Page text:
Suffice to say that the weapons in this game put most other FPSes to shame. Even now-a-days the rocket launcher is considered to be the best weapon in some 90% of FPSes when, in 1998, Half-Life was pissing this concept away. Weapons ranged from guns, to crowbars, to crossbows, to laser guns, and, yes, even rocket launchers. Nothing was, however, overpowered in Half-Life. Nothing had TOO much ammo. Everything need to be reloaded! Oh and did I mention "secondary fire"? Yeah you could now fire weapons in TWO ways, sometime either forcing you to take a longer time to charge up for each shot, while sometimes giving you a faster firing rate at the expense of fire power. Match that for innovation Halo!
Another often forgotten aspect of Half-Life is the system of pickups that it used and the ways in which you recharged your health and armor. For the most part, gone were the medpacks and battery packs (as these were only seldom found) and a new system called HEV stations that refilled your suit's power or your health was used in place. Half-Life also had a myriad of puzzles, including everything from button mashing, to orchestrating aerial attacks in order to defeat stronger foes. These puzzles, even if some weren't so successful (like some of the jumping puzzles) made Half-Life stand out as not just a simple run-and-gun shooter but a game that took some brains to beat. Hell, even the idea of a flashlight was introduced by Half-Life! And, yes, that was revolutionary at it's time!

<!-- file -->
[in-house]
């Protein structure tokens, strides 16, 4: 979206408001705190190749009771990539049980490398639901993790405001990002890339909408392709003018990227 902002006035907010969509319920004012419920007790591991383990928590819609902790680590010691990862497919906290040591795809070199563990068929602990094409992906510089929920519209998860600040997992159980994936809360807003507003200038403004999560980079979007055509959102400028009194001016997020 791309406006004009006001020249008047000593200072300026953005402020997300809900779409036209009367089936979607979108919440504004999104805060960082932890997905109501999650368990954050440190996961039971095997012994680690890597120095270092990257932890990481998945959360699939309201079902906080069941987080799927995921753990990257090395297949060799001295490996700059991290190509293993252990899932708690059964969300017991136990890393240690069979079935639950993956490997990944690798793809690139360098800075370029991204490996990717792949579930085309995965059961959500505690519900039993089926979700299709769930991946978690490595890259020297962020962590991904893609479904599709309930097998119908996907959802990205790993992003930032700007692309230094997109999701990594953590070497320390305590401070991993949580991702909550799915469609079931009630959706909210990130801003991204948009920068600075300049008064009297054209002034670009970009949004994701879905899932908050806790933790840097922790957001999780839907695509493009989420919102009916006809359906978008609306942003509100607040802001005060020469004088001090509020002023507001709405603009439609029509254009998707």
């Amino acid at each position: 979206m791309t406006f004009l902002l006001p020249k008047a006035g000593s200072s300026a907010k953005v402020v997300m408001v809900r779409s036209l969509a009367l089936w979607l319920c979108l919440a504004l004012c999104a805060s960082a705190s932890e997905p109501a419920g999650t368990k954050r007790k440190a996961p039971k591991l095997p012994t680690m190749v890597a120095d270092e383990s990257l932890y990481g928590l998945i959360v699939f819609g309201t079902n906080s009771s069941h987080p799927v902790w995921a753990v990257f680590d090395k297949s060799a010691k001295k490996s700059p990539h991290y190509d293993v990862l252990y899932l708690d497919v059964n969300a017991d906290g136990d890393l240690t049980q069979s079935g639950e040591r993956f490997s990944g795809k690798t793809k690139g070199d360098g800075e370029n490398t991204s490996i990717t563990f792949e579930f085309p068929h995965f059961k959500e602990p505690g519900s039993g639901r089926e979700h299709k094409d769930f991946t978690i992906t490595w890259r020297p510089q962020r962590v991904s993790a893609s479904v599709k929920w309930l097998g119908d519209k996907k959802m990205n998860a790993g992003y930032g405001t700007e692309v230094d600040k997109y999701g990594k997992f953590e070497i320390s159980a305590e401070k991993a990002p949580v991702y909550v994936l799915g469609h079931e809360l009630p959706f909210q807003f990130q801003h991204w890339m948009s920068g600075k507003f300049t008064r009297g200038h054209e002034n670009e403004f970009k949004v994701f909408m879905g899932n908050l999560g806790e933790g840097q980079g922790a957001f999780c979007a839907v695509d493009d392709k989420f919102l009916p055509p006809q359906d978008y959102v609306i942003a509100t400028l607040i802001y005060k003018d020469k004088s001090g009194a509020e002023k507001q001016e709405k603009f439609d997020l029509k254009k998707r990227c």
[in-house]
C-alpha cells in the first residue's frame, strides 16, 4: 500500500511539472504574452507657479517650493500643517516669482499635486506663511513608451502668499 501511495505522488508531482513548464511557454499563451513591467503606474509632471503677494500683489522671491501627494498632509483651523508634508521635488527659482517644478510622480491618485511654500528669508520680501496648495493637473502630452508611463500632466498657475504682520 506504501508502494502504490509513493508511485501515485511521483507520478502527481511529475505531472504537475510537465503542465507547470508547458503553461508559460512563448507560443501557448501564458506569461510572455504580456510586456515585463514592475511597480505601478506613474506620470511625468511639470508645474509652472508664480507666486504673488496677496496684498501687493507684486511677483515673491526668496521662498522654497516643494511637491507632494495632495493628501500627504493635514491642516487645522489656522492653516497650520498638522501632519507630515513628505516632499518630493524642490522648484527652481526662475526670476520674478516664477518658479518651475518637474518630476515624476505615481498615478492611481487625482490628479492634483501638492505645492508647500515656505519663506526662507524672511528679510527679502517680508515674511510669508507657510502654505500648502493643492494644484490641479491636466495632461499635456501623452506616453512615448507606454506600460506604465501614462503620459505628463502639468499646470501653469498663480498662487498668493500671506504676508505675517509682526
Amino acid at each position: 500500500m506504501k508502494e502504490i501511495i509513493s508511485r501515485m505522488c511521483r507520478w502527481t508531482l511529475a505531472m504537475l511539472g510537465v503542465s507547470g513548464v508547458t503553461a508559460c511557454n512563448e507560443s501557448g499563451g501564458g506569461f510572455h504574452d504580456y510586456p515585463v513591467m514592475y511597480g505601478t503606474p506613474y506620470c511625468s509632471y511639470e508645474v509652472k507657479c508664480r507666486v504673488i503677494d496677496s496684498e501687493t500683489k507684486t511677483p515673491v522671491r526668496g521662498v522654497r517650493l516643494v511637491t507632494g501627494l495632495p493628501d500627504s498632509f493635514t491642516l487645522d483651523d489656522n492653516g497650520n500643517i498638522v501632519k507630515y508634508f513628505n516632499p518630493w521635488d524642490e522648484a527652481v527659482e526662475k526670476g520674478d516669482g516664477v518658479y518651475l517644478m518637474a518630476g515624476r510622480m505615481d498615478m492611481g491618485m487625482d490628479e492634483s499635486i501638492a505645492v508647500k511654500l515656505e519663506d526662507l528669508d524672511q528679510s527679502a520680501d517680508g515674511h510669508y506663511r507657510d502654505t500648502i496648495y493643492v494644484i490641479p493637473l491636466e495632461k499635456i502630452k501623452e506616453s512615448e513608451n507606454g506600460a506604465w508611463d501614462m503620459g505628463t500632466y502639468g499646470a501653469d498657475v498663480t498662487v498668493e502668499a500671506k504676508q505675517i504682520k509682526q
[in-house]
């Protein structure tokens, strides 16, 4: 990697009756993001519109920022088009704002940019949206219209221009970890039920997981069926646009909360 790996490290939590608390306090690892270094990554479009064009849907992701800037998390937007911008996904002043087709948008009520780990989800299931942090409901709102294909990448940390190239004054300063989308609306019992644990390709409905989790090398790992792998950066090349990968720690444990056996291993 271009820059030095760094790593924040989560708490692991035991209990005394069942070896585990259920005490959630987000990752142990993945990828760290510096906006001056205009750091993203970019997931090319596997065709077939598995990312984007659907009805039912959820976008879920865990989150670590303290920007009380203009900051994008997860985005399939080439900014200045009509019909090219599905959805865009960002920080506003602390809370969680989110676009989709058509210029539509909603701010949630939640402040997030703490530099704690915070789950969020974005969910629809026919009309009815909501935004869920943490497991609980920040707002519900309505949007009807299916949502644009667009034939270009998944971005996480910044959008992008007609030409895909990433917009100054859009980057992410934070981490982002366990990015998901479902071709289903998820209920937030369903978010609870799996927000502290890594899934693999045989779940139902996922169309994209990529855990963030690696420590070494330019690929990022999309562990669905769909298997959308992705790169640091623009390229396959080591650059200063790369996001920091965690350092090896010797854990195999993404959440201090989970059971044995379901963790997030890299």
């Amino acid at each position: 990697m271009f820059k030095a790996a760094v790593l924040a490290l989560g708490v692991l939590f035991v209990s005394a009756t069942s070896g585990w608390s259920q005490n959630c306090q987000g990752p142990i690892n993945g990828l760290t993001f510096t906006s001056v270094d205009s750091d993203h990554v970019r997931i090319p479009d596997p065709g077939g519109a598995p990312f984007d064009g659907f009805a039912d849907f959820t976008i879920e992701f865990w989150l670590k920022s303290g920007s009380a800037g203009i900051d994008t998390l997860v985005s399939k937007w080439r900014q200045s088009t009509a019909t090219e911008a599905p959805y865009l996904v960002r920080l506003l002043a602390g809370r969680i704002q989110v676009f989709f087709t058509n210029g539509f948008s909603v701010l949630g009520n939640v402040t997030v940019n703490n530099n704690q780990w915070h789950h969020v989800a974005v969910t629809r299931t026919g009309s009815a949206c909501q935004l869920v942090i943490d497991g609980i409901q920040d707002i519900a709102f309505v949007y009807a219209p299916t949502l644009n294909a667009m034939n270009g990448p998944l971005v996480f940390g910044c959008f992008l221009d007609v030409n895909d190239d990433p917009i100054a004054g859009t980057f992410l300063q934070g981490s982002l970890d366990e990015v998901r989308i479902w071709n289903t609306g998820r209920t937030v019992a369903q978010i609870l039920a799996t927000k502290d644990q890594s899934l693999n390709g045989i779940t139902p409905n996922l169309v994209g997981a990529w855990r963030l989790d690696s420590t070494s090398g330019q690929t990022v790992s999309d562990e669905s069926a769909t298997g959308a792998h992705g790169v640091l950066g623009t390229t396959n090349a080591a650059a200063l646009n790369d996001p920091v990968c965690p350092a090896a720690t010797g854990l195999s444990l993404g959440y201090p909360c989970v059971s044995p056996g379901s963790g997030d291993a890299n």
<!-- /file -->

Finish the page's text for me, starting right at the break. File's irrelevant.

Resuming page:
The enemies Gordon fought in Half-Life were unique, to say the least. The fusion of worldly foes such as marines with alien foes such as the dreaded headcrabs or the devourers was, and for that matter still is, a defining trait of Half-Life games. I remember that when this game came out people were actually wondering how they were supposed to kill the first headcrabs they bumped into (since they had no weapons). That is innovation. That is what Half-Life is about, and the AI is equally as intelligent and capable of handling the situations it faces just like any regular human. For the first time in an FPS we saw enemies that ran for cover, that regrouped or that actually outmaneuvered US! Long gone were the days of Quake when everyone came charging towards you in a zigzag pattern, guns-a-blazing and just waiting to be taken out by a massive BFG charge. Now there were enemies you COULDN'T kill with your own weapons, you had to evade them, trick them or find cover until they passed. One classic Half-Life moment had the player facing 3 huge claw-like-things that reacted to sound. Your job was to go down a few ladders, across a metal railing that reacted to EVERY footstep WHILE avoiding the claw-creatures' attacks. Frankly, I've never seen this duplicated in any other FPS since Half-Life and I've played all of the memorable ones in the last 10 years.